May 27, 2021– According to AAA, more than 9 in 10 Memorial Day travelers will drive to their destinations this year. The advocate for safe mobility predicts a 52 percent increase in vehicle travel this Memorial Day weekend over last year and reports that 34 million Americans are planning to take road trips now that COVID-19 restrictions are loosening up.
In the interest of public and responder safety, leading fire service organizations are reminding firefighters, EMS providers, and roadside service providers about the unique safety considerations that exist with electric vehicles (EVs). The International Association of Fire Chiefs, International Association of Fire Fighters, the National Fire Protection Association, and the National Volunteer Fire Council are encouraging first and second responders to review the guidance offered by NFPA and the National Transportation Safety Board (NTSB) so that incidents involving EVs this holiday weekend can be safely addressed.
While EVs are great for the environment, new technologies often present a learning curve. To help firefighters and others skill up, NTSB investigated four EV incidents and released a report on safety hazards and shortcomings. In particular, the NTSB identified two concerning trends:
- Inadequate vehicle manufacturers’ emergency response guides
- Gaps in both safety standards and research related to lithium-ion batteries involved in high-speed, high-severity crashes
The NTSB also found, in part, that:
- Damage and fire because of a crash may prevent first responders from disabling the high voltage in electric vehicles
- Thermal runaway and battery reignitions after initial fire suppression can pose additional challenges
- Stranded energy can cause electric shock and potential fire hazards
- Safely storing an electric vehicle with a damaged high-voltage lithium-ion battery in a tow yard may not be feasible
NFPA has been generating EV safety information for 12 years. The association has worked with every auto/truck/bus manufacturer who sells EVs and hybrids in this country and has received pre-market safety information so that responders have the most up-to-date training, tools, and resources. With heavy highway and side street traffic expected in the upcoming weekend, firefighters, paramedics, and tow truck operators are encouraged to visit the NFPA EV Safety Training website, www.evsafetytraining.org. The dedicated site offers videos on stranded energy, responder tactics, a fact sheet with on-scene safety information, and direct links to all NFPA EV Safety Training courses and vehicle resources, including U.S. EV Emergency Response Guides.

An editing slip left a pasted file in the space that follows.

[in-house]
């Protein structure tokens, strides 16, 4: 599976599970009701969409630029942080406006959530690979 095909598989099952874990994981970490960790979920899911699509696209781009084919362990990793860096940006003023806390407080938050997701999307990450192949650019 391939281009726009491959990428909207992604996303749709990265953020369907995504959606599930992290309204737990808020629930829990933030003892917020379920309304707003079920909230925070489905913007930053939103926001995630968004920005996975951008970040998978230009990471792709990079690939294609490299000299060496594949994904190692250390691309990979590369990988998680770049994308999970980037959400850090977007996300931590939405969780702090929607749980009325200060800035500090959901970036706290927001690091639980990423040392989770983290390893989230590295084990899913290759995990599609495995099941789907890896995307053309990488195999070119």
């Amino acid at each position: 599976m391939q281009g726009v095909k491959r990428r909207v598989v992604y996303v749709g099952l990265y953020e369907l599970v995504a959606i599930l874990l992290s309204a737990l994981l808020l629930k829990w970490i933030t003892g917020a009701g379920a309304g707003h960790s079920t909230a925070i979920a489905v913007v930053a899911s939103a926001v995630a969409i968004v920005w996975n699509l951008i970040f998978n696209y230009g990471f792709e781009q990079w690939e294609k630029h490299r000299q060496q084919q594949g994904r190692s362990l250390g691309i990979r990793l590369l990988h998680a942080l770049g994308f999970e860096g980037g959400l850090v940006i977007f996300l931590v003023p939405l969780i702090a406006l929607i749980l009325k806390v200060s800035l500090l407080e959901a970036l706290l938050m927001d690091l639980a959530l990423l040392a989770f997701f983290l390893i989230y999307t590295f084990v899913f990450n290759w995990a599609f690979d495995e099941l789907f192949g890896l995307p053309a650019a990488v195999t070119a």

Last week, the National Advisory Committee of the Congressional Fire Services Institute (CFSI) unanimously approved a resolution offered by NFPA and cosponsored by IAFC, NVFC, and others that emphasized the need to educate and equip first responders on the safety challenges posed by emerging technologies such as EVs.
In approving the resolution, the CFSI showed its support of federal legislation, funding, and policies that:
- Educate and inform first responders, enforcement personnel and others about the unique safety issues related to emerging technologies;
- Facilitate the development and distribution of information, education, and other resources needed to address the safety issues related to new technologies; and
- Promote the use and enforcement of the most current consensus-based codes and standards that address new technologies.
To keep pace with the evolving needs surrounding EVs, NFPA is currently working on two related Department of Energy (DOE) grant projects. The first, entitled NFPA Spurs the Safe Adoption of EVs through Education and Outreach, will allow the association to develop free EV safety training for utilities, code officials, charging station installers, EV fleet owners, tow and salvage responders, crash reconstruction teams, dealerships, garage maintenance workers, insurance companies, and EV owners. As part of that effort, NFPA, in conjunction with Clean Cities Coalitions, will also set up community planning meetings in 30 cities around the country to help prepare these locations for a large influx of EVs. The second effort calls for enhancing and promoting the NFPA Distributed Energy Resources Safety Training program. NFPA will update its current EV Safety classroom training for the fire service and develop an online gamification version of the distributed energy resource including how to respond to electric vehicle fires.
For this release and other announcements about NFPA initiatives, research, and resources, please visit the NFPA press room.
Contact: Lorraine Carli, Public Affairs Office: +1 617 984-7275